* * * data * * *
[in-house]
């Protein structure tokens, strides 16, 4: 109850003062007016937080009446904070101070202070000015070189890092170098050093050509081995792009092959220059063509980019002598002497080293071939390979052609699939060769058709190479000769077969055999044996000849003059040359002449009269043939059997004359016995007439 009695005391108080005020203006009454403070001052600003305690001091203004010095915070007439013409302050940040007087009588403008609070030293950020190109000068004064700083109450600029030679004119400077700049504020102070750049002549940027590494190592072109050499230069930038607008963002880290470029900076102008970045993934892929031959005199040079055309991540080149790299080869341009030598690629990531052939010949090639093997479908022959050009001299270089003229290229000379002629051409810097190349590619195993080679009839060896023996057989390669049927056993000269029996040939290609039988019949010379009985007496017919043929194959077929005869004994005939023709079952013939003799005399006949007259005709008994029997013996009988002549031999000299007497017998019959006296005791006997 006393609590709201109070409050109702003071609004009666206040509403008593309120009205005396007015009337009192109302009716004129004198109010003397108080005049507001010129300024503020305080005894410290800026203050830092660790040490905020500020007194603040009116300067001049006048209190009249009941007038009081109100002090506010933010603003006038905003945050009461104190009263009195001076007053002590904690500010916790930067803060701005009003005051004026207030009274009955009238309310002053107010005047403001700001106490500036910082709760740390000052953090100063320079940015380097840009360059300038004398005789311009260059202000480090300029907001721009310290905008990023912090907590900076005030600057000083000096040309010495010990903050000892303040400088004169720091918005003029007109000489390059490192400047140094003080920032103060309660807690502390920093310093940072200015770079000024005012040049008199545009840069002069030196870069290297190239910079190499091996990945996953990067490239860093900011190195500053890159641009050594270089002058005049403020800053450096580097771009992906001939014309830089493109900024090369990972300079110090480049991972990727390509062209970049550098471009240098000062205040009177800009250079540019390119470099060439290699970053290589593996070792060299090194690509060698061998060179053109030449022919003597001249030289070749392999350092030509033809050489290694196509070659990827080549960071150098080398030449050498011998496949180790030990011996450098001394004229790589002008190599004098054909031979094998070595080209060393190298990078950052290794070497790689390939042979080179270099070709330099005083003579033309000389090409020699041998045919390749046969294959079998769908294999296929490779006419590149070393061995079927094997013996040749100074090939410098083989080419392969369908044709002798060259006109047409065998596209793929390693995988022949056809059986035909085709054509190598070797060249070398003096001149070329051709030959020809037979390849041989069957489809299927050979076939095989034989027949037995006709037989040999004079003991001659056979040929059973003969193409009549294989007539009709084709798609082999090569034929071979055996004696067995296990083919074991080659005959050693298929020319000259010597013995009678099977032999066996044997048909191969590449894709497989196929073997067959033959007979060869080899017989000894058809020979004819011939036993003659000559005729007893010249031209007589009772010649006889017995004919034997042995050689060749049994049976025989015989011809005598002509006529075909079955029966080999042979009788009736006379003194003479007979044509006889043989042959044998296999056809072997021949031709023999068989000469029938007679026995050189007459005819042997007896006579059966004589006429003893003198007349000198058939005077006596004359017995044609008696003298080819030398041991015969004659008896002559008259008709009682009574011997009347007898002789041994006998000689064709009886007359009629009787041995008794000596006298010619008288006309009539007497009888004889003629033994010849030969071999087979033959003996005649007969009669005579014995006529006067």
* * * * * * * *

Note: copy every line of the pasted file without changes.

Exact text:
[in-house]
């Protein structure tokens, strides 16, 4: 109850003062007016937080009446904070101070202070000015070189890092170098050093050509081995792009092959220059063509980019002598002497080293071939390979052609699939060769058709190479000769077969055999044996000849003059040359002449009269043939059997004359016995007439 009695005391108080005020203006009454403070001052600003305690001091203004010095915070007439013409302050940040007087009588403008609070030293950020190109000068004064700083109450600029030679004119400077700049504020102070750049002549940027590494190592072109050499230069930038607008963002880290470029900076102008970045993934892929031959005199040079055309991540080149790299080869341009030598690629990531052939010949090639093997479908022959050009001299270089003229290229000379002629051409810097190349590619195993080679009839060896023996057989390669049927056993000269029996040939290609039988019949010379009985007496017919043929194959077929005869004994005939023709079952013939003799005399006949007259005709008994029997013996009988002549031999000299007497017998019959006296005791006997 006393609590709201109070409050109702003071609004009666206040509403008593309120009205005396007015009337009192109302009716004129004198109010003397108080005049507001010129300024503020305080005894410290800026203050830092660790040490905020500020007194603040009116300067001049006048209190009249009941007038009081109100002090506010933010603003006038905003945050009461104190009263009195001076007053002590904690500010916790930067803060701005009003005051004026207030009274009955009238309310002053107010005047403001700001106490500036910082709760740390000052953090100063320079940015380097840009360059300038004398005789311009260059202000480090300029907001721009310290905008990023912090907590900076005030600057000083000096040309010495010990903050000892303040400088004169720091918005003029007109000489390059490192400047140094003080920032103060309660807690502390920093310093940072200015770079000024005012040049008199545009840069002069030196870069290297190239910079190499091996990945996953990067490239860093900011190195500053890159641009050594270089002058005049403020800053450096580097771009992906001939014309830089493109900024090369990972300079110090480049991972990727390509062209970049550098471009240098000062205040009177800009250079540019390119470099060439290699970053290589593996070792060299090194690509060698061998060179053109030449022919003597001249030289070749392999350092030509033809050489290694196509070659990827080549960071150098080398030449050498011998496949180790030990011996450098001394004229790589002008190599004098054909031979094998070595080209060393190298990078950052290794070497790689390939042979080179270099070709330099005083003579033309000389090409020699041998045919390749046969294959079998769908294999296929490779006419590149070393061995079927094997013996040749100074090939410098083989080419392969369908044709002798060259006109047409065998596209793929390693995988022949056809059986035909085709054509190598070797060249070398003096001149070329051709030959020809037979390849041989069957489809299927050979076939095989034989027949037995006709037989040999004079003991001659056979040929059973003969193409009549294989007539009709084709798609082999090569034929071979055996004696067995296990083919074991080659005959050693298929020319000259010597013995009678099977032999066996044997048909191969590449894709497989196929073997067959033959007979060869080899017989000894058809020979004819011939036993003659000559005729007893010249031209007589009772010649006889017995004919034997042995050689060749049994049976025989015989011809005598002509006529075909079955029966080999042979009788009736006379003194003479007979044509006889043989042959044998296999056809072997021949031709023999068989000469029938007679026995050189007459005819042997007896006579059966004589006429003893003198007349000198058939005077006596004359017995044609008696003298080819030398041991015969004659008896002559008259008709009682009574011997009347007898002789041994006998000689064709009886007359009629009787041995008794000596006298010619008288006309009539007497009888004889003629033994010849030969071999087979033959003996005649007969009669005579014995006529006067």